Print | Back to e-WV The West Virginia Encyclopedia

Belle Boyd


Spy Marie Isabelle ‘‘Belle’’ Boyd (May 9, 1843-June 11, 1900) was born in Martinsburg, the daughter of Benjamin R. Boyd, a merchant. In 1853, Mr. Boyd purchased land at the corner of Race and Spring streets and built the most architecturally significant Greek Revival mansion in Martinsburg.

Belle was sent to Mount Washington School in Baltimore in 1856, graduating at age 16. The Boyds moved from their Race Street mansion to the 500 block of South Queen Street in 1859. It was there on July 4, 1861, that Belle shot a Yankee soldier and started her spy career. She was imprisoned twice. She moved to Front Royal, Virginia, after being acquitted in the soldier’s death. From Front Royal she carried news of Union plans to Confederate Gen. Stonewall Jackson during Jackson’s successful 1862 Shenandoah Valley campaign. She returned to Martinsburg and continued to spy.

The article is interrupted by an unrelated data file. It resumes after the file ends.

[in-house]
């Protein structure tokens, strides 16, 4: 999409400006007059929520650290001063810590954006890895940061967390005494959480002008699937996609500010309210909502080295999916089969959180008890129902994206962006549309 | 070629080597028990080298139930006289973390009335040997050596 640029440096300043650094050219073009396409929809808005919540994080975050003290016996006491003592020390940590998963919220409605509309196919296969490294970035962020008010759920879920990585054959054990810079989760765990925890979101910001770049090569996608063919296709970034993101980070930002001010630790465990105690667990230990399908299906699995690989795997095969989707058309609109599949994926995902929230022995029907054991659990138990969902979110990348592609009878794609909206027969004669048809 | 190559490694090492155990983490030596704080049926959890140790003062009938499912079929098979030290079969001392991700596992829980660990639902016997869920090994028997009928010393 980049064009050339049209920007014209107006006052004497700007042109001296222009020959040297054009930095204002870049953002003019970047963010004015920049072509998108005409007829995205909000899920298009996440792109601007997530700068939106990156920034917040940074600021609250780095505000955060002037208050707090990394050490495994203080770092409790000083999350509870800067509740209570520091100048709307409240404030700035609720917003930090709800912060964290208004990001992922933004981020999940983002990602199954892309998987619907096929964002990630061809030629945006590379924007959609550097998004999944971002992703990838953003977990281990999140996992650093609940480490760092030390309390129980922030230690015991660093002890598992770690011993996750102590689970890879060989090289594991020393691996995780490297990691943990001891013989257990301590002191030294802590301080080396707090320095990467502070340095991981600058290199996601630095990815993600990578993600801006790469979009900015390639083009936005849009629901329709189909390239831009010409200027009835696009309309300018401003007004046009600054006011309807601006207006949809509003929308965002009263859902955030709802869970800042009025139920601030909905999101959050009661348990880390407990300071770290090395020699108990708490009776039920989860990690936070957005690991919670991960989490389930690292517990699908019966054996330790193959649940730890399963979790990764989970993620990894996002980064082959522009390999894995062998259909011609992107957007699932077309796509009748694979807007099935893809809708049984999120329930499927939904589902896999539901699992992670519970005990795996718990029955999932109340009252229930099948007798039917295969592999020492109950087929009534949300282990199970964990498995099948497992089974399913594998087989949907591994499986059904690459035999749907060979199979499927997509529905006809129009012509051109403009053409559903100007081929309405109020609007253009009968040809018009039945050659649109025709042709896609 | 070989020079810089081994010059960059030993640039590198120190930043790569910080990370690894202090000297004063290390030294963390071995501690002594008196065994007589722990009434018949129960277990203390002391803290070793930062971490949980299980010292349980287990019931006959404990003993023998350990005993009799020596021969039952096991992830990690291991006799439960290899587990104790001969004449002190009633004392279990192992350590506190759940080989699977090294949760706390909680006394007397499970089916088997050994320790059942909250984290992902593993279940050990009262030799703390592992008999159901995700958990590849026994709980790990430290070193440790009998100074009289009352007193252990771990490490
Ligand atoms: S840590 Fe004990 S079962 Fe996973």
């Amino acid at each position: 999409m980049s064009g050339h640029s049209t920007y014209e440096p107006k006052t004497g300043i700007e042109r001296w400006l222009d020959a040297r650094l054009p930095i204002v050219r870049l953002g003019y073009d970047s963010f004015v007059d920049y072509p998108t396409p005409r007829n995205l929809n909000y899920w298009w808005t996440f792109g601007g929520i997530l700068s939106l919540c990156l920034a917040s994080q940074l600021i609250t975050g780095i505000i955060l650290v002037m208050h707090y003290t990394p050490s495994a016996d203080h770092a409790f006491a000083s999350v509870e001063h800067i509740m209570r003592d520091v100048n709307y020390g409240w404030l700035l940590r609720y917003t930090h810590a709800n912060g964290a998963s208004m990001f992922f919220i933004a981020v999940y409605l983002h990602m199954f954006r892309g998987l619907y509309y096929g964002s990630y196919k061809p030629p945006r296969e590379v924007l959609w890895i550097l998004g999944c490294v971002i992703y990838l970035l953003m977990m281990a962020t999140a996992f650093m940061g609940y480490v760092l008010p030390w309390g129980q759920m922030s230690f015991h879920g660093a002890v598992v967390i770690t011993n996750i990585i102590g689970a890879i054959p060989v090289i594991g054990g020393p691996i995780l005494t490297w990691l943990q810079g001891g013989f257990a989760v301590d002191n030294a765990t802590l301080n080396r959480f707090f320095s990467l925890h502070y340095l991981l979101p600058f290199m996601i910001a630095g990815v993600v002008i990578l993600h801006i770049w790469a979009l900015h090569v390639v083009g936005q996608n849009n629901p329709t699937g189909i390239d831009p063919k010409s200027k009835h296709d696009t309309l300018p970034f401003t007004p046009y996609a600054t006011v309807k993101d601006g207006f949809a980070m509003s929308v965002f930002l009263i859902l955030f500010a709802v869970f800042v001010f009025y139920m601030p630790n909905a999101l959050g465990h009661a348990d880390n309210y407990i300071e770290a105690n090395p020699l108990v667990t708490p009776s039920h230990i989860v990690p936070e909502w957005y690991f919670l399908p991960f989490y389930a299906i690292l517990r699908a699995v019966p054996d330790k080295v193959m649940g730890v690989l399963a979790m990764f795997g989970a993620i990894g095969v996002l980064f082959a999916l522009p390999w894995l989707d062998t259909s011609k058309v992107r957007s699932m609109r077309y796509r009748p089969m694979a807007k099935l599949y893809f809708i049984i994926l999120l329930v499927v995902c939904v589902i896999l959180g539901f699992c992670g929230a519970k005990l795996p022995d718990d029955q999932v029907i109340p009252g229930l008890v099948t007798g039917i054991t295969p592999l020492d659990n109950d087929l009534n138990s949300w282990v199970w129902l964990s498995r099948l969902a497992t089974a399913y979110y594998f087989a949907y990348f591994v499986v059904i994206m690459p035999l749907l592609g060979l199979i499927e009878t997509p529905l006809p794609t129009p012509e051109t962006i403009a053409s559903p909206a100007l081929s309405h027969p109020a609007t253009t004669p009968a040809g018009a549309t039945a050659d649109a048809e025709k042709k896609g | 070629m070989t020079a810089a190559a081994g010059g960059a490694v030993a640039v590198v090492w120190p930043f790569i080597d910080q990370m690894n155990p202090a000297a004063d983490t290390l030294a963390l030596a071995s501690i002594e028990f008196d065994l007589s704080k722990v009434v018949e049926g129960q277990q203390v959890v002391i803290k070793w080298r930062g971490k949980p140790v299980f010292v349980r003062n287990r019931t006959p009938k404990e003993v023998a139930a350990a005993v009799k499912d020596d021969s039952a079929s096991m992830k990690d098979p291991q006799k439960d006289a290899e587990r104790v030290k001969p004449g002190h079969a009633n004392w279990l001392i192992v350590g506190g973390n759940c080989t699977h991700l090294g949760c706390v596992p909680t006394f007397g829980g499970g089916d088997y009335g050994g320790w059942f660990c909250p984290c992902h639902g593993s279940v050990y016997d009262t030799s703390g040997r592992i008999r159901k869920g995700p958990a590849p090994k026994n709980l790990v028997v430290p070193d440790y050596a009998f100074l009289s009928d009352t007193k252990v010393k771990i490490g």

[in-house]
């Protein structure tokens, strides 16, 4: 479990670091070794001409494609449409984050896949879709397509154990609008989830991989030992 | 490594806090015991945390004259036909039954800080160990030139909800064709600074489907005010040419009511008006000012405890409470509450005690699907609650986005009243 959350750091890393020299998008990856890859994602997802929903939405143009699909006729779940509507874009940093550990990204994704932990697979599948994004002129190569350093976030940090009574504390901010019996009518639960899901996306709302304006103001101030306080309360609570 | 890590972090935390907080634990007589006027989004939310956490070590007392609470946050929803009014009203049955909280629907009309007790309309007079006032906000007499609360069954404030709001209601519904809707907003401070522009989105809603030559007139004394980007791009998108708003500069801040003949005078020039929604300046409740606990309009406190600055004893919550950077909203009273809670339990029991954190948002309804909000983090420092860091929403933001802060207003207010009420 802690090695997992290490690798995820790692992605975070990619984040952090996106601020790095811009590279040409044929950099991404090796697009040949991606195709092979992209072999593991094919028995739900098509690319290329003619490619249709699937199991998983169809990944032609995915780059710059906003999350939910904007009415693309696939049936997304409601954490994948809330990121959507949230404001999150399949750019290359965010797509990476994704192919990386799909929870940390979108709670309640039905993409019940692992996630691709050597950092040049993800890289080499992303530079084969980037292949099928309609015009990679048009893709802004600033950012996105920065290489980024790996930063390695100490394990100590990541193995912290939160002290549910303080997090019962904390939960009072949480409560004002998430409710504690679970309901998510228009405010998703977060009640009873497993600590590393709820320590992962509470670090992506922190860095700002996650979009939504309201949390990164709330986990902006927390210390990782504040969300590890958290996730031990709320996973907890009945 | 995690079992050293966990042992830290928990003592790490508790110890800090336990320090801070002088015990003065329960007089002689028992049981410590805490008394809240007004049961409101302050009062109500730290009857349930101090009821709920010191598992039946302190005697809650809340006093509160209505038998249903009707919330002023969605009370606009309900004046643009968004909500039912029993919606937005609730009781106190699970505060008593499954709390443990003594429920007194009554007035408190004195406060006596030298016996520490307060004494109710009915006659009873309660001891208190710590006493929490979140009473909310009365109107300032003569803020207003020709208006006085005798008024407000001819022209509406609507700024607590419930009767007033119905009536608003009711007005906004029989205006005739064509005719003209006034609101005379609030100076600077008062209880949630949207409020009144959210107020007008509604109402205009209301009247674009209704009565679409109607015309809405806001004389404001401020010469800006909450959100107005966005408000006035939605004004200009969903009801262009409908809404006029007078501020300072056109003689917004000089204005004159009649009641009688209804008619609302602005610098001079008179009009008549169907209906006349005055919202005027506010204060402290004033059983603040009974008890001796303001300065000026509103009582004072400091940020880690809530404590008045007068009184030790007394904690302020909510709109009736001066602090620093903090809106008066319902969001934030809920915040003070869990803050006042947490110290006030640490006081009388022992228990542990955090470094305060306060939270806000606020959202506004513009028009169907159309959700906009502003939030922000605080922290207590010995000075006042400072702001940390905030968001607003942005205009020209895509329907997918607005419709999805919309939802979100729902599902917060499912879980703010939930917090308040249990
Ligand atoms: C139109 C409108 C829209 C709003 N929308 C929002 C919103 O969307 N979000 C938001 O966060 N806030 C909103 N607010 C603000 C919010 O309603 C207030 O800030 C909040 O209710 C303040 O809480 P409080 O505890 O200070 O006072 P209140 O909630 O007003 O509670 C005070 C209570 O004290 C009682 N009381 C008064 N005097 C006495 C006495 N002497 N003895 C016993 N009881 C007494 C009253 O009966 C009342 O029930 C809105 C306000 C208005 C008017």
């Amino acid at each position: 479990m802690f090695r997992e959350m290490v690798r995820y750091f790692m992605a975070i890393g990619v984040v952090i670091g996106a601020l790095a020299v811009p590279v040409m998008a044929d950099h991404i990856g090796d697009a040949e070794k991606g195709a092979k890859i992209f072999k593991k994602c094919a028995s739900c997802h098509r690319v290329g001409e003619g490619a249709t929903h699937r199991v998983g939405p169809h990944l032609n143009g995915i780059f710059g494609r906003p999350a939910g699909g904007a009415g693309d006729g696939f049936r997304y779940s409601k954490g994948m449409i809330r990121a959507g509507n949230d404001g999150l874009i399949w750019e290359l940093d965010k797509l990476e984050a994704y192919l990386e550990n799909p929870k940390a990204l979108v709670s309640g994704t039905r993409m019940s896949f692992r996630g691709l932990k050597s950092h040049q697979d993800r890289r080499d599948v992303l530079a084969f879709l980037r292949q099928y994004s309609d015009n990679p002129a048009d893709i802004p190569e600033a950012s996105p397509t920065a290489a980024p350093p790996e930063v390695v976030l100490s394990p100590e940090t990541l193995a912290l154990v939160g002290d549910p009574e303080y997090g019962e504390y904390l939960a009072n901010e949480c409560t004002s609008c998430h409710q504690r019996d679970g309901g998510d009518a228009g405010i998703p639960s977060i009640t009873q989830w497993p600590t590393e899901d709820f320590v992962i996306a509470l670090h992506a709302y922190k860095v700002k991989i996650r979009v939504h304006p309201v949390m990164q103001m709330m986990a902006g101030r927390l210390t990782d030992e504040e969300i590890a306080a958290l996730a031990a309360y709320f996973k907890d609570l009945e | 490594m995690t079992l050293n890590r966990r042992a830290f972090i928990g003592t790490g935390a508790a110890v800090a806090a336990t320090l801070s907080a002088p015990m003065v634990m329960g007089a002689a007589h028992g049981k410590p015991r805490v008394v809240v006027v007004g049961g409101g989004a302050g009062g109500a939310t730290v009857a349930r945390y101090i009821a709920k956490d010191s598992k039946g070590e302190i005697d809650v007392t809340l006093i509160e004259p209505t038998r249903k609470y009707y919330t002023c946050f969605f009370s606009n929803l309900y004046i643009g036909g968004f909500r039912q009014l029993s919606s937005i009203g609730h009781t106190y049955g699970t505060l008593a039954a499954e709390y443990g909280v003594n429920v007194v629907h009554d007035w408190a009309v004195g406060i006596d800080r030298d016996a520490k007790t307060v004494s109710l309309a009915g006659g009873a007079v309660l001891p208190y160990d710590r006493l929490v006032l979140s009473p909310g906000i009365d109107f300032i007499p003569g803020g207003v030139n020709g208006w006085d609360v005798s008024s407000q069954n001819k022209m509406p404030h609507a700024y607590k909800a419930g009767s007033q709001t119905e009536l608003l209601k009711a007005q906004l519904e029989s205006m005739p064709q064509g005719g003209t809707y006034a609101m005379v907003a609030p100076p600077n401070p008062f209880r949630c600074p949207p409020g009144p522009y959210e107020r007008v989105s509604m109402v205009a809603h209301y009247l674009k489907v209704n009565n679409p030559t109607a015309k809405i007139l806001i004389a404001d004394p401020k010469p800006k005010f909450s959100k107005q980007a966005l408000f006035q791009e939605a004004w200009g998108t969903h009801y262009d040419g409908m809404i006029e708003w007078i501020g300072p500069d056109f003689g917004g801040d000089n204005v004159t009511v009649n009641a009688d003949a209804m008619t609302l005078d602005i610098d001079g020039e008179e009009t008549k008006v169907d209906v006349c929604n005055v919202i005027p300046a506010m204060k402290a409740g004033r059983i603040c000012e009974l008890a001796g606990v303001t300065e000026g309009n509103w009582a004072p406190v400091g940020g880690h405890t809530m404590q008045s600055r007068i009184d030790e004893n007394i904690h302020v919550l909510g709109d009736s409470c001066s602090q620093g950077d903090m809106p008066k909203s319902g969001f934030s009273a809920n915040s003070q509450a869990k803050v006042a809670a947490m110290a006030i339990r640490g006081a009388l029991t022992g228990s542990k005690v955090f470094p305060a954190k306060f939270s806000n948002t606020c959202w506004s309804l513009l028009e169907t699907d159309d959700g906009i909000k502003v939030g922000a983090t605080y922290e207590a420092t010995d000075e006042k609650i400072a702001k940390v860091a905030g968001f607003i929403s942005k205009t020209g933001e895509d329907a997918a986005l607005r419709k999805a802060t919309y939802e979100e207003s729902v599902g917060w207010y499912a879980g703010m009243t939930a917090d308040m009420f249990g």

In 1864, Belle Boyd married Samuel Wylde Hardinge Jr. A former U.S. Navy officer who had been her captor, Hardinge had disgraced himself by falling under Boyd’s influence and allowing an important prisoner to escape. The couple had one daughter before Hardinge died, probably in England between the end of 1865 and July 1866. Boyd married the second time in 1869 to John Swainston Hammond, and they had four children before divorcing in 1884. She married her third husband, Nathaniel High, in 1885.

Boyd wrote a book, Belle Boyd in Camp and Prison, while she was in London in 1865. It was republished many times. She made a living for her family as an actress. She died in Kilbourn, Wisconsin, where she is buried. Boyd’s childhood house at 126 East Race Street in Martinsburg and the cottage in Front Royal, Virginia, are now museums.

Written by Don C. Wood


  1. Sigaud, Louis A. Belle Boyd: Confederate Spy. Richmond, VA: Dietz Press, 1945.